278

Economics of Condensing Gas Furnaces and Water Heaters Potential in Residential Single Family Homes  

E-Print Network (OSTI)

market research on solar water heaters. National Renewablespace heaters, and solar water heaters, as well as other

Lekov, Alex

2011-01-01T23:59:59.000Z

279

Building America Top Innovations 2013 Profile … Zero Energy-Ready Single-Family Homes  

Energy.gov (U.S. Department of Energy (DOE)) Indexed Site

for purchase and installation. for purchase and installation. Building America's research is aimed at the goal of constructing high- performance homes and many of the Building America research teams have worked directly with builders to construct zero energy or zero energy-ready homes. Here are just a few examples. The Consortium for Advanced Residential Buildings, operated by Steven Winter Associates, worked with Preferred Builders, Inc., on a high-performance test home in Old Greenwich, CT. Technologies and strategies used in the "Performance House" were not cutting-edge, but simply "best practices practiced." Closed-cell spray foam insulated the unvented attic and the interior of the foundation wall and wrapped the underside and sides of the slab while 1.5 inches of rigid foam sheathing covered the

280

Building America Top Innovations 2013 Profile … Zero Energy-Ready Single-Family Homes  

Energy.gov (U.S. Department of Energy (DOE)) Indexed Site

to purchase and install. to purchase and install. Much of Building America's research is aimed directly at the goal of constructing high-performance homes and many of the Building America research teams have been directly involved with builders who are constructing zero energy or zero energy-ready homes. Here are just a few examples. The Consortium for Advanced Residential Buildings, operated by Steven Winter Associates, worked with Preferred Builders, Inc., on a high-performance test home in Old Greenwich, CT. Technologies and strategies used in the "Performance House" were not cutting-edge, but simply "best practices practiced." Closed-cell spray foam insulated the unvented attic and the interior of the foundation wall and wrapped the underside and sides of the slab while 1.5 inches of rigid foam sheathing covered the

Note: This page contains sample records for the topic "type single-family multifamily" from the National Library of EnergyBeta (NLEBeta).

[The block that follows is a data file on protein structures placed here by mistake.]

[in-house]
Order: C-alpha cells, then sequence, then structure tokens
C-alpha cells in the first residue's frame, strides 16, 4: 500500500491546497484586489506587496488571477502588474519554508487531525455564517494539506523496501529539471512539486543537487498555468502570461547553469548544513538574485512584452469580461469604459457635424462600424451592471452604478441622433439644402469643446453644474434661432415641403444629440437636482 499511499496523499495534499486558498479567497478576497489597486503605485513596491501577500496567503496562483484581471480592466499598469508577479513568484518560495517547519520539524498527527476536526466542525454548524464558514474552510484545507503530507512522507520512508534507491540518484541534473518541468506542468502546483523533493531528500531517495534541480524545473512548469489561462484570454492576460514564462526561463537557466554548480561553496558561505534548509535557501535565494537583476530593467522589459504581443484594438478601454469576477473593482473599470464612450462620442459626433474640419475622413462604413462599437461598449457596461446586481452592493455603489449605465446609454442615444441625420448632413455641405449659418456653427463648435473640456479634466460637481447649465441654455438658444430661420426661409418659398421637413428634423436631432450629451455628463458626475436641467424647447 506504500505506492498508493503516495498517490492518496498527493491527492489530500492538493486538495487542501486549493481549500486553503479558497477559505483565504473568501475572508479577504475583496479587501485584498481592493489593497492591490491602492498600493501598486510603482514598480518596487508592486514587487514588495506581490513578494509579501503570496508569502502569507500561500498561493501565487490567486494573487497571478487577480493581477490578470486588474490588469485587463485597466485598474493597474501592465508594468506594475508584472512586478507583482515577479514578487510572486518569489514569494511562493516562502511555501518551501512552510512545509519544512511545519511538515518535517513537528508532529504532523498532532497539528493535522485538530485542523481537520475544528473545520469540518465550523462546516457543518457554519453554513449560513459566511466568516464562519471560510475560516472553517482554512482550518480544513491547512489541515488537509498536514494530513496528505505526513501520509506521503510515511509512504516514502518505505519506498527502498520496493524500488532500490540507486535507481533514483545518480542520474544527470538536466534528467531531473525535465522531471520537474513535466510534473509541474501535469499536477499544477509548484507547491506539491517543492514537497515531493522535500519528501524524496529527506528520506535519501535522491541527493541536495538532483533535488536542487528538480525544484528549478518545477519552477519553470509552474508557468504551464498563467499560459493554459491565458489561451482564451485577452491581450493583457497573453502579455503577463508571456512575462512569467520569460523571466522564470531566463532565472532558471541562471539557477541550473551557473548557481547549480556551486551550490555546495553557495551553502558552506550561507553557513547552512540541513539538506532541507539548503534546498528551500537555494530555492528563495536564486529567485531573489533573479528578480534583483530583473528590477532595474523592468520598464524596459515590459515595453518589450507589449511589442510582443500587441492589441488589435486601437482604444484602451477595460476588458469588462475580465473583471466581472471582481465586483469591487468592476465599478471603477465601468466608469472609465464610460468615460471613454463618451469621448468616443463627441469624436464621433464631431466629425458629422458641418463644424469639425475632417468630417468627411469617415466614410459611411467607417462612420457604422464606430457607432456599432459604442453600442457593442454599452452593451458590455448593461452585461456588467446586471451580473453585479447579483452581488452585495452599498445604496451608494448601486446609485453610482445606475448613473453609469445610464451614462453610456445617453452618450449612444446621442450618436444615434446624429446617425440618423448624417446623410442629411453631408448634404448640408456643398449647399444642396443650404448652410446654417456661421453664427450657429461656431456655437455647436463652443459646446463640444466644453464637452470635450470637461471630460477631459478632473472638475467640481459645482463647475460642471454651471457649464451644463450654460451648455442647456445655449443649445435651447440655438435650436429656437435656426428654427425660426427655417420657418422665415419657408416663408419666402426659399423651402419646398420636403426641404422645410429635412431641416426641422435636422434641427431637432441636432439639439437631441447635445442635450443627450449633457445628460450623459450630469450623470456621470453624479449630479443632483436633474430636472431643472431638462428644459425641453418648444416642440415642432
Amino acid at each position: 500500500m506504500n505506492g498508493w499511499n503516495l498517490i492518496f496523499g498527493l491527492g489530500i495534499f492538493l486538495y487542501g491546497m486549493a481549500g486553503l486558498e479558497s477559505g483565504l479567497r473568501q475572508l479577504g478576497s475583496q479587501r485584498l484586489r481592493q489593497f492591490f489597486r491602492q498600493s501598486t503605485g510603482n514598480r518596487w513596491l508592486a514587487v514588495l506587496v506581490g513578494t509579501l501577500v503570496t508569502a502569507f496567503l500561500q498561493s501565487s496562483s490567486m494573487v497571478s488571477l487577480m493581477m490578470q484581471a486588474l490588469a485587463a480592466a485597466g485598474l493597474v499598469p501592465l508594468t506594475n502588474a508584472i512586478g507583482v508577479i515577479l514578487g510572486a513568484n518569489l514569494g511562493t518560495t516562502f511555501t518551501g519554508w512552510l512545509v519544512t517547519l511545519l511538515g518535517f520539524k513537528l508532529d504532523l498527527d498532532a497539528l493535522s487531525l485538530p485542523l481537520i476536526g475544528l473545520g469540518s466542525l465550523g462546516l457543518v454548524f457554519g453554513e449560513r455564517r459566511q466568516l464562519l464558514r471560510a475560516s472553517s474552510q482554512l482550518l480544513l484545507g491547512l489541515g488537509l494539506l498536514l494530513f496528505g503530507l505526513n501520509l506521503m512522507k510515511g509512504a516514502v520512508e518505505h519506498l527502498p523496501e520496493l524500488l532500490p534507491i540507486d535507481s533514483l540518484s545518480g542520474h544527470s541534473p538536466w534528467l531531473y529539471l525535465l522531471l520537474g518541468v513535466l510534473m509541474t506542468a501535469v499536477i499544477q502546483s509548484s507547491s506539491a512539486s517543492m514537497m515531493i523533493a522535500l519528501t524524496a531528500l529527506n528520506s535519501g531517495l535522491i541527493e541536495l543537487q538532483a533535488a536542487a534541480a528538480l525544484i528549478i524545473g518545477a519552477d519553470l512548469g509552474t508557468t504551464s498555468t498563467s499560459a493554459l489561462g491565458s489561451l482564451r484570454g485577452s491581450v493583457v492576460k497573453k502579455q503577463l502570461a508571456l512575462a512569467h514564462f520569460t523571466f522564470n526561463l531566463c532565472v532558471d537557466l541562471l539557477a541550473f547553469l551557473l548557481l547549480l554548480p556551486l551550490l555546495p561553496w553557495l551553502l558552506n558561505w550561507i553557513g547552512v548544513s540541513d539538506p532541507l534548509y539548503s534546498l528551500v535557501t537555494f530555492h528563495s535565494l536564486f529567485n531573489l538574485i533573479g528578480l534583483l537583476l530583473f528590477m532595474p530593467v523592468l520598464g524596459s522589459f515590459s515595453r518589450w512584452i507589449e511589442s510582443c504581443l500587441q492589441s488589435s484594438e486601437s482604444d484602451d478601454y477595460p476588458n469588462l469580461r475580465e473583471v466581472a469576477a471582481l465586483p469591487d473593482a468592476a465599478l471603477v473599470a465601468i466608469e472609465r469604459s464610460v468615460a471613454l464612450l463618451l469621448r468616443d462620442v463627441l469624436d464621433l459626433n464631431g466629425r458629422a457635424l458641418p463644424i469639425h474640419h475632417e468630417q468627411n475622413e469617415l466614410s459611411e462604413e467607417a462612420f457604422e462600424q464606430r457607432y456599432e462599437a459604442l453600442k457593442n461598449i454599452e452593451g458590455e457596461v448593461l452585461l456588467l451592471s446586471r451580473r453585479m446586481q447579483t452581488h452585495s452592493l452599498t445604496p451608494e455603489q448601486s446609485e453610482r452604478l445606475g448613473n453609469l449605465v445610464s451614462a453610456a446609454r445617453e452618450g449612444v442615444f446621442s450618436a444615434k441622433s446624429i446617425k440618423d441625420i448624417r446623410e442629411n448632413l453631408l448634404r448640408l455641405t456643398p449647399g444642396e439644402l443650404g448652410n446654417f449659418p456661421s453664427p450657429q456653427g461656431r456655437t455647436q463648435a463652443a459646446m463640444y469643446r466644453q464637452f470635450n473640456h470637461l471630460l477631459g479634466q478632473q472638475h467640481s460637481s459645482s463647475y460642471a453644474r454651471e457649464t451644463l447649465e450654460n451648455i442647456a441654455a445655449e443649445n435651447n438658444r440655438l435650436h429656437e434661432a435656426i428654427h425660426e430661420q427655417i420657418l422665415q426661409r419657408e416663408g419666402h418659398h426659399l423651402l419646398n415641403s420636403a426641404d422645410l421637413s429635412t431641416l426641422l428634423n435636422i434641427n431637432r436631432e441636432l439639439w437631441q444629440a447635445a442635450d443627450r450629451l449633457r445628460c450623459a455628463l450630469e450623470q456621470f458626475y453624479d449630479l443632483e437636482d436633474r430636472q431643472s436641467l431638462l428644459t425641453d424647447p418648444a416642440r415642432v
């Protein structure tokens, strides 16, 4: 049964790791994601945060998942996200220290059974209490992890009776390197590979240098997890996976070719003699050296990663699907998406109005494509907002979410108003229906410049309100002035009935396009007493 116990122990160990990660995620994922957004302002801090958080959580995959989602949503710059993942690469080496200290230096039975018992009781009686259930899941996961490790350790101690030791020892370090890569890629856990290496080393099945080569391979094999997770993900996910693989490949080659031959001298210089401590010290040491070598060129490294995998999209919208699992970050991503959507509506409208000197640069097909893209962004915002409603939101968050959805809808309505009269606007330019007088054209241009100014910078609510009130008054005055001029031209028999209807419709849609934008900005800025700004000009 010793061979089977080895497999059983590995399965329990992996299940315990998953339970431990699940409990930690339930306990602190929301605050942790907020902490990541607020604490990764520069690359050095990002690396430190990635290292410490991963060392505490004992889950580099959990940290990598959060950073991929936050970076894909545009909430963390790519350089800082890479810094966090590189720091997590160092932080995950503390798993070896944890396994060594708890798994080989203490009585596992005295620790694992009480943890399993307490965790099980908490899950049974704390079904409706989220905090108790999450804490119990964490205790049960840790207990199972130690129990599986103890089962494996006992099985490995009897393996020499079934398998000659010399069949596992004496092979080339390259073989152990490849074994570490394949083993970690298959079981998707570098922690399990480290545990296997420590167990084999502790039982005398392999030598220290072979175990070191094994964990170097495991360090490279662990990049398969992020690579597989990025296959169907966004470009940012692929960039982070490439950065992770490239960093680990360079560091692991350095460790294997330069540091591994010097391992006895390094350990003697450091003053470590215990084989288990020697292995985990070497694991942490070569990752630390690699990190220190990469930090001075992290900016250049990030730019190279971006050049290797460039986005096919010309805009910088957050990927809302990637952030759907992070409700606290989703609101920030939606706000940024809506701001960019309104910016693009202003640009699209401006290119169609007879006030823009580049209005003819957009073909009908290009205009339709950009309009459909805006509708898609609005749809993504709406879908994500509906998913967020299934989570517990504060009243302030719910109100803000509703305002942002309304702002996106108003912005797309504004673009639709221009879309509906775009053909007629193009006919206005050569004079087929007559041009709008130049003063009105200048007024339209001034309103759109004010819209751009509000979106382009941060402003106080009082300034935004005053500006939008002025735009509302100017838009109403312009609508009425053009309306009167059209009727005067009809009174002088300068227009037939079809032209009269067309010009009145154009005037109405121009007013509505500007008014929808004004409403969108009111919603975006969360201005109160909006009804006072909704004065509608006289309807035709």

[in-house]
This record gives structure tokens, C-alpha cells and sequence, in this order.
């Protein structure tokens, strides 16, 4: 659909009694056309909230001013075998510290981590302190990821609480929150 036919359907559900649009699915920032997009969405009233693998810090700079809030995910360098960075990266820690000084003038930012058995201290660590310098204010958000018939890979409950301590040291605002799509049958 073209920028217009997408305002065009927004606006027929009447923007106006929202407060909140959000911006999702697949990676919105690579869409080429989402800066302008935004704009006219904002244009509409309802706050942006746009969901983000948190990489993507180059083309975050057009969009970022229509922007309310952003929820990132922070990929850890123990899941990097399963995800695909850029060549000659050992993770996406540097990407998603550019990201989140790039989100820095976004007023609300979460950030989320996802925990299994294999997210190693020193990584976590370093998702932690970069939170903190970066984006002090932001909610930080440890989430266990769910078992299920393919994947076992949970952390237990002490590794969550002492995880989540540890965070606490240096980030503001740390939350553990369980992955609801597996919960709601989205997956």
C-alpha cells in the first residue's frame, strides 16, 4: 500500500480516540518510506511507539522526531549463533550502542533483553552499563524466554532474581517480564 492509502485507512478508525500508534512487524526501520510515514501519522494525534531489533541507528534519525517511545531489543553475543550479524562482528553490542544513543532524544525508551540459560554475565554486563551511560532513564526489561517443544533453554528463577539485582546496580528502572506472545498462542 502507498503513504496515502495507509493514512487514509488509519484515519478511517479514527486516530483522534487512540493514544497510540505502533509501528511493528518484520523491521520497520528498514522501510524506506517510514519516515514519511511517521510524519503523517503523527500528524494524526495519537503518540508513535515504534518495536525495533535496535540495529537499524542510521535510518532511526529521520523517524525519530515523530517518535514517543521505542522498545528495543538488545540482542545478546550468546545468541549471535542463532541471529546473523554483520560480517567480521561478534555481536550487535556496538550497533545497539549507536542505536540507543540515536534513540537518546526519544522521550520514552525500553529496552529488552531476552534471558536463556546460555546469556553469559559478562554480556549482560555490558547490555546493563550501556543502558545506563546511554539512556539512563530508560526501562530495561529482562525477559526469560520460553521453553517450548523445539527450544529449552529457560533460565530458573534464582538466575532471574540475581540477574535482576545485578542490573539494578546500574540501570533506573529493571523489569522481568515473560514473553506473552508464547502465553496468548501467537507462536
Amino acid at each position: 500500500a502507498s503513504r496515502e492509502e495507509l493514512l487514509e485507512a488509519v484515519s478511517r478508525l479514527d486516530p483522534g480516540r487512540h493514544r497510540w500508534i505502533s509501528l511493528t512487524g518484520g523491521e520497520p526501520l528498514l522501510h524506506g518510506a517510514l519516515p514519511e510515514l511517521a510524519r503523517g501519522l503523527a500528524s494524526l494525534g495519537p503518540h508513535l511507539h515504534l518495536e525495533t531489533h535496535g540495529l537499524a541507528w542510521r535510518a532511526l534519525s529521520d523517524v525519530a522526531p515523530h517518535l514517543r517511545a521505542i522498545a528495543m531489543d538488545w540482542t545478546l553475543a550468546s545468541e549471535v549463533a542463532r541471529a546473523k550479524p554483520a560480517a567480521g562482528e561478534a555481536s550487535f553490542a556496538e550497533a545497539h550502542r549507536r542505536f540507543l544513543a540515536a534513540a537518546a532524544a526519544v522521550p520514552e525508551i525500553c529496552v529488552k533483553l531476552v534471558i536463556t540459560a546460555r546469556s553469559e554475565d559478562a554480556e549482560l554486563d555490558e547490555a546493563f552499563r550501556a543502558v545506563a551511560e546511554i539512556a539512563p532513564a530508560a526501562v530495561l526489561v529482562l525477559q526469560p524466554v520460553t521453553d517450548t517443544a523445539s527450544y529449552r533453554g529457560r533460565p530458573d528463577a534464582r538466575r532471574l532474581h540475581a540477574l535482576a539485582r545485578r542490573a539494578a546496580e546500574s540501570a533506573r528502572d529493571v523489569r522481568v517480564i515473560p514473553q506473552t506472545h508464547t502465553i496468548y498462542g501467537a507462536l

While these samples are representative of the content of NLEBeta,
they are not comprehensive nor are they the most current set.
We encourage you to perform a real-time search of NLEBeta
to obtain the most current and comprehensive results.


281

Icon + expectation : exploring the evolution of the American single family home  

E-Print Network (OSTI)

To propose a new conceptualization of "home", it is necessary to explore the mechanisms that have created this revered icon. Since the industrial revolution, the commercial packaging of the home has continually reinforced ...

Wilcox, Michael E. (Michael Eaves), 1975-

2000-01-01T23:59:59.000Z

282

Experimental Evaluation of Ventilation Systems in a Single-Family Dwelling  

E-Print Network (OSTI)

The French regulation on residential building ventilation relies on an overall and continuous air renewal. The fresh air should enter the building through the "habitable rooms" while the polluted air is extracted in the service rooms. In this way, internal air is drained from the lowest polluted rooms to the highest polluted ones. However, internal pressure equilibrium and air movements in buildings result from the combined effects ventilation system and parameters such as wind, temperature difference or doors opening. This paper aims to analyse the influence of these parameters on pollutant transfer within buildings. In so doing, experiments are carried out using tracer gas release for representing pollution sources in an experimental house. Mechanical exhaust, balanced and natural ventilation systems are thus tested. Results show the followings: - For all cases, internal doors' opening causes the most important pollutant spread. - When doors are closed, the best performances are obtained with balanced venti...